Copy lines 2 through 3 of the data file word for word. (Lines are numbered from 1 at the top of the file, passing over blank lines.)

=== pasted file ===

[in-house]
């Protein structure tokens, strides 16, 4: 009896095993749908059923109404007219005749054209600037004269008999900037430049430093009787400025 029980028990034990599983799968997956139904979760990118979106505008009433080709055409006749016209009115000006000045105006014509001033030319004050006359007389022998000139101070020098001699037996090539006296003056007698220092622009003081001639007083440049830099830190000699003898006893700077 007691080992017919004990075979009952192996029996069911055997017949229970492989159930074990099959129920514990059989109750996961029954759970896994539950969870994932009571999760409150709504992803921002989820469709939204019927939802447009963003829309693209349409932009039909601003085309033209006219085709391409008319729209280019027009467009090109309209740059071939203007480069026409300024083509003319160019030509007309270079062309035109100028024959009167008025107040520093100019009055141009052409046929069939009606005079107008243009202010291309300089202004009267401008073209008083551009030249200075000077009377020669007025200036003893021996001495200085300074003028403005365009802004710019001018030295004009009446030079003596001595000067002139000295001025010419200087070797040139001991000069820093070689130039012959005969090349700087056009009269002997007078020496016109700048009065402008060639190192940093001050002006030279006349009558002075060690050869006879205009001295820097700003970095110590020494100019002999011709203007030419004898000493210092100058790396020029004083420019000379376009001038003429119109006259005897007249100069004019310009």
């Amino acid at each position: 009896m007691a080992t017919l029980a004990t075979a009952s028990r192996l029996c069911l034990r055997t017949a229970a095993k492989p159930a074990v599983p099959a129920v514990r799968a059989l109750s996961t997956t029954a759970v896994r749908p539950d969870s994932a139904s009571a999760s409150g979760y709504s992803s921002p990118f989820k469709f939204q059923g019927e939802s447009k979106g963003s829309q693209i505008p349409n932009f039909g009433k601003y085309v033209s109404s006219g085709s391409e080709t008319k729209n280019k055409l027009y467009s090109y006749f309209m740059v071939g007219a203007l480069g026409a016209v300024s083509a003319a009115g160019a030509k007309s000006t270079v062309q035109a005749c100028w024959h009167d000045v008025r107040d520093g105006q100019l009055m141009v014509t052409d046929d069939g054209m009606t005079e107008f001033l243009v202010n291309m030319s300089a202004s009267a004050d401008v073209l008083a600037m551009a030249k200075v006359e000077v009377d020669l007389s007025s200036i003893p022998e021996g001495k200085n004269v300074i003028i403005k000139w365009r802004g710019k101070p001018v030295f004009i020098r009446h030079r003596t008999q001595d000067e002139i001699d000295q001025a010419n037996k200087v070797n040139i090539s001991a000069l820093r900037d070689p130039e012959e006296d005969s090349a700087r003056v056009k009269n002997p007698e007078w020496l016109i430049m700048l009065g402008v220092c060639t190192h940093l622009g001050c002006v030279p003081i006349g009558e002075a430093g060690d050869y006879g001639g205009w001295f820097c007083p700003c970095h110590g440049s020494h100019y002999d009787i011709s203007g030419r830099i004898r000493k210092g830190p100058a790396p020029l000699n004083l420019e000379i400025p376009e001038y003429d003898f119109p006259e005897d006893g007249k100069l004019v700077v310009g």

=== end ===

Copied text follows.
């Protein structure tokens, strides 16, 4: 009896095993749908059923109404007219005749054209600037004269008999900037430049430093009787400025 029980028990034990599983799968997956139904979760990118979106505008009433080709055409006749016209009115000006000045105006014509001033030319004050006359007389022998000139101070020098001699037996090539006296003056007698220092622009003081001639007083440049830099830190000699003898006893700077 007691080992017919004990075979009952192996029996069911055997017949229970492989159930074990099959129920514990059989109750996961029954759970896994539950969870994932009571999760409150709504992803921002989820469709939204019927939802447009963003829309693209349409932009039909601003085309033209006219085709391409008319729209280019027009467009090109309209740059071939203007480069026409300024083509003319160019030509007309270079062309035109100028024959009167008025107040520093100019009055141009052409046929069939009606005079107008243009202010291309300089202004009267401008073209008083551009030249200075000077009377020669007025200036003893021996001495200085300074003028403005365009802004710019001018030295004009009446030079003596001595000067002139000295001025010419200087070797040139001991000069820093070689130039012959005969090349700087056009009269002997007078020496016109700048009065402008060639190192940093001050002006030279006349009558002075060690050869006879205009001295820097700003970095110590020494100019002999011709203007030419004898000493210092100058790396020029004083420019000379376009001038003429119109006259005897007249100069004019310009």
């Amino acid at each position: 009896m007691a080992t017919l029980a004990t075979a009952s028990r192996l029996c069911l034990r055997t017949a229970a095993k492989p159930a074990v599983p099959a129920v514990r799968a059989l109750s996961t997956t029954a759970v896994r749908p539950d969870s994932a139904s009571a999760s409150g979760y709504s992803s921002p990118f989820k469709f939204q059923g019927e939802s447009k979106g963003s829309q693209i505008p349409n932009f039909g009433k601003y085309v033209s109404s006219g085709s391409e080709t008319k729209n280019k055409l027009y467009s090109y006749f309209m740059v071939g007219a203007l480069g026409a016209v300024s083509a003319a009115g160019a030509k007309s000006t270079v062309q035109a005749c100028w024959h009167d000045v008025r107040d520093g105006q100019l009055m141009v014509t052409d046929d069939g054209m009606t005079e107008f001033l243009v202010n291309m030319s300089a202004s009267a004050d401008v073209l008083a600037m551009a030249k200075v006359e000077v009377d020669l007389s007025s200036i003893p022998e021996g001495k200085n004269v300074i003028i403005k000139w365009r802004g710019k101070p001018v030295f004009i020098r009446h030079r003596t008999q001595d000067e002139i001699d000295q001025a010419n037996k200087v070797n040139i090539s001991a000069l820093r900037d070689p130039e012959e006296d005969s090349a700087r003056v056009k009269n002997p007698e007078w020496l016109i430049m700048l009065g402008v220092c060639t190192h940093l622009g001050c002006v030279p003081i006349g009558e002075a430093g060690d050869y006879g001639g205009w001295f820097c007083p700003c970095h110590g440049s020494h100019y002999d009787i011709s203007g030419r830099i004898r000493k210092g830190p100058a790396p020029l000699n004083l420019e000379i400025p376009e001038y003429d003898f119109p006259e005897d006893g007249k100069l004019v700077v310009g």